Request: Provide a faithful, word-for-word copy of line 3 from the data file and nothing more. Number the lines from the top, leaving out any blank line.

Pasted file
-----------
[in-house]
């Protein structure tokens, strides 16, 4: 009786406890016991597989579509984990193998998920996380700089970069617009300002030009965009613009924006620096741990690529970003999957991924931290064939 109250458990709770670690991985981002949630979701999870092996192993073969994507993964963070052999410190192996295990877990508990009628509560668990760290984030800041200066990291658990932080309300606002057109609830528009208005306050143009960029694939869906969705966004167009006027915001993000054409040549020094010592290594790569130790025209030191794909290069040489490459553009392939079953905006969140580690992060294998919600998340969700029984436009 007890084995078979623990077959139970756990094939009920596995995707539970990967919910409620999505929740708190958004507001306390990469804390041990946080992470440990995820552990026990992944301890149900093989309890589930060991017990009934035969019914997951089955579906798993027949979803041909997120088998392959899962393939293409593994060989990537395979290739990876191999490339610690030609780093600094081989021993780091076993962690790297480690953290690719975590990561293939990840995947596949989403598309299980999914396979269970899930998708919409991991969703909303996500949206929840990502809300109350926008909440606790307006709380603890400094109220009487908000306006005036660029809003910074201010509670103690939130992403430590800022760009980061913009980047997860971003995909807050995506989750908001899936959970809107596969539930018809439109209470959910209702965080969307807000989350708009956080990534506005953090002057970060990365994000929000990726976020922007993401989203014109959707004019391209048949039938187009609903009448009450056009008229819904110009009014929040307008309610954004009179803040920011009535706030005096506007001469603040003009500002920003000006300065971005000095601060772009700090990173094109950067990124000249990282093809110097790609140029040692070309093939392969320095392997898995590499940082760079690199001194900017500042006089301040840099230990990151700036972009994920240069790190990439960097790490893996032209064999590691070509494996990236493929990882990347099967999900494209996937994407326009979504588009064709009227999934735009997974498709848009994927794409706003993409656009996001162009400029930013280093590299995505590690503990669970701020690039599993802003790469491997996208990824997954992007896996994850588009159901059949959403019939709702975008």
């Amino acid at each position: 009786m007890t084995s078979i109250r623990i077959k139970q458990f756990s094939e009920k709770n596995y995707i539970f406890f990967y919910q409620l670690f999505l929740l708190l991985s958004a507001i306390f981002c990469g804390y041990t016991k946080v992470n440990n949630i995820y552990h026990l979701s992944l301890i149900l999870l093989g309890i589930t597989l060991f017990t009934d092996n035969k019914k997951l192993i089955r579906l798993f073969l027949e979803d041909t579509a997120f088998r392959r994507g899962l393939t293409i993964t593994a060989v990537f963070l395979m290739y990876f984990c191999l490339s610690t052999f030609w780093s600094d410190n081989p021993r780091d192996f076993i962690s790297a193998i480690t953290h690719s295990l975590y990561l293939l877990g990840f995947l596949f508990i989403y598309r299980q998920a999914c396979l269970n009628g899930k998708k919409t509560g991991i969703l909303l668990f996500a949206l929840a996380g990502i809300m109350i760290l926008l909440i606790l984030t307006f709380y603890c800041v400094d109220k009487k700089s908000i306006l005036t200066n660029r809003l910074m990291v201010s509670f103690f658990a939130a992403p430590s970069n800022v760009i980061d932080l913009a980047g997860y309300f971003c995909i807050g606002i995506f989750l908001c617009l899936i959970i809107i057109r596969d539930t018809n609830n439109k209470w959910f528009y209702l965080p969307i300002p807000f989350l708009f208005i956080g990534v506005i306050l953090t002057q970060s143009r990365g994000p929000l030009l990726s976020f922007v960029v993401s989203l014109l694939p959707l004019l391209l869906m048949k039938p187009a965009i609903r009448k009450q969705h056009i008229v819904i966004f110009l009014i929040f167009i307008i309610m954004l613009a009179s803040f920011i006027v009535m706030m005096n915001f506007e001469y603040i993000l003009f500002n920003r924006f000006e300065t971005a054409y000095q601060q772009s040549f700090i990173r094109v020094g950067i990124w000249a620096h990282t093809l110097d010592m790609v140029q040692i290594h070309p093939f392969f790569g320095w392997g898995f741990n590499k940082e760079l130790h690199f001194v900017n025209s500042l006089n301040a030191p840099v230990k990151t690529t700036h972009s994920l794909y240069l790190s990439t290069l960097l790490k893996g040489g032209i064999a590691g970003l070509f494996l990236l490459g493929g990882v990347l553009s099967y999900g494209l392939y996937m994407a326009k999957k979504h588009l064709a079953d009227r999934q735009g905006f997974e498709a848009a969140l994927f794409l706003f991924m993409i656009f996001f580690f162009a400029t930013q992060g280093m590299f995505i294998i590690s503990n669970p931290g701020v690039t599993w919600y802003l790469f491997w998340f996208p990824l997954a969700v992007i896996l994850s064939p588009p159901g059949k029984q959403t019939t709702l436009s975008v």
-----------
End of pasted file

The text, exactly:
């Amino acid at each position: 009786m007890t084995s078979i109250r623990i077959k139970q458990f756990s094939e009920k709770n596995y995707i539970f406890f990967y919910q409620l670690f999505l929740l708190l991985s958004a507001i306390f981002c990469g804390y041990t016991k946080v992470n440990n949630i995820y552990h026990l979701s992944l301890i149900l999870l093989g309890i589930t597989l060991f017990t009934d092996n035969k019914k997951l192993i089955r579906l798993f073969l027949e979803d041909t579509a997120f088998r392959r994507g899962l393939t293409i993964t593994a060989v990537f963070l395979m290739y990876f984990c191999l490339s610690t052999f030609w780093s600094d410190n081989p021993r780091d192996f076993i962690s790297a193998i480690t953290h690719s295990l975590y990561l293939l877990g990840f995947l596949f508990i989403y598309r299980q998920a999914c396979l269970n009628g899930k998708k919409t509560g991991i969703l909303l668990f996500a949206l929840a996380g990502i809300m109350i760290l926008l909440i606790l984030t307006f709380y603890c800041v400094d109220k009487k700089s908000i306006l005036t200066n660029r809003l910074m990291v201010s509670f103690f658990a939130a992403p430590s970069n800022v760009i980061d932080l913009a980047g997860y309300f971003c995909i807050g606002i995506f989750l908001c617009l899936i959970i809107i057109r596969d539930t018809n609830n439109k209470w959910f528009y209702l965080p969307i300002p807000f989350l708009f208005i956080g990534v506005i306050l953090t002057q970060s143009r990365g994000p929000l030009l990726s976020f922007v960029v993401s989203l014109l694939p959707l004019l391209l869906m048949k039938p187009a965009i609903r009448k009450q969705h056009i008229v819904i966004f110009l009014i929040f167009i307008i309610m954004l613009a009179s803040f920011i006027v009535m706030m005096n915001f506007e001469y603040i993000l003009f500002n920003r924006f000006e300065t971005a054409y000095q601060q772009s040549f700090i990173r094109v020094g950067i990124w000249a620096h990282t093809l110097d010592m790609v140029q040692i290594h070309p093939f392969f790569g320095w392997g898995f741990n590499k940082e760079l130790h690199f001194v900017n025209s500042l006089n301040a030191p840099v230990k990151t690529t700036h972009s994920l794909y240069l790190s990439t290069l960097l790490k893996g040489g032209i064999a590691g970003l070509f494996l990236l490459g493929g990882v990347l553009s099967y999900g494209l392939y996937m994407a326009k999957k979504h588009l064709a079953d009227r999934q735009g905006f997974e498709a848009a969140l994927f794409l706003f991924m993409i656009f996001f580690f162009a400029t930013q992060g280093m590299f995505i294998i590690s503990n669970p931290g701020v690039t599993w919600y802003l790469f491997w998340f996208p990824l997954a969700v992007i896996l994850s064939p588009p159901g059949k029984q959403t019939t709702l436009s975008v």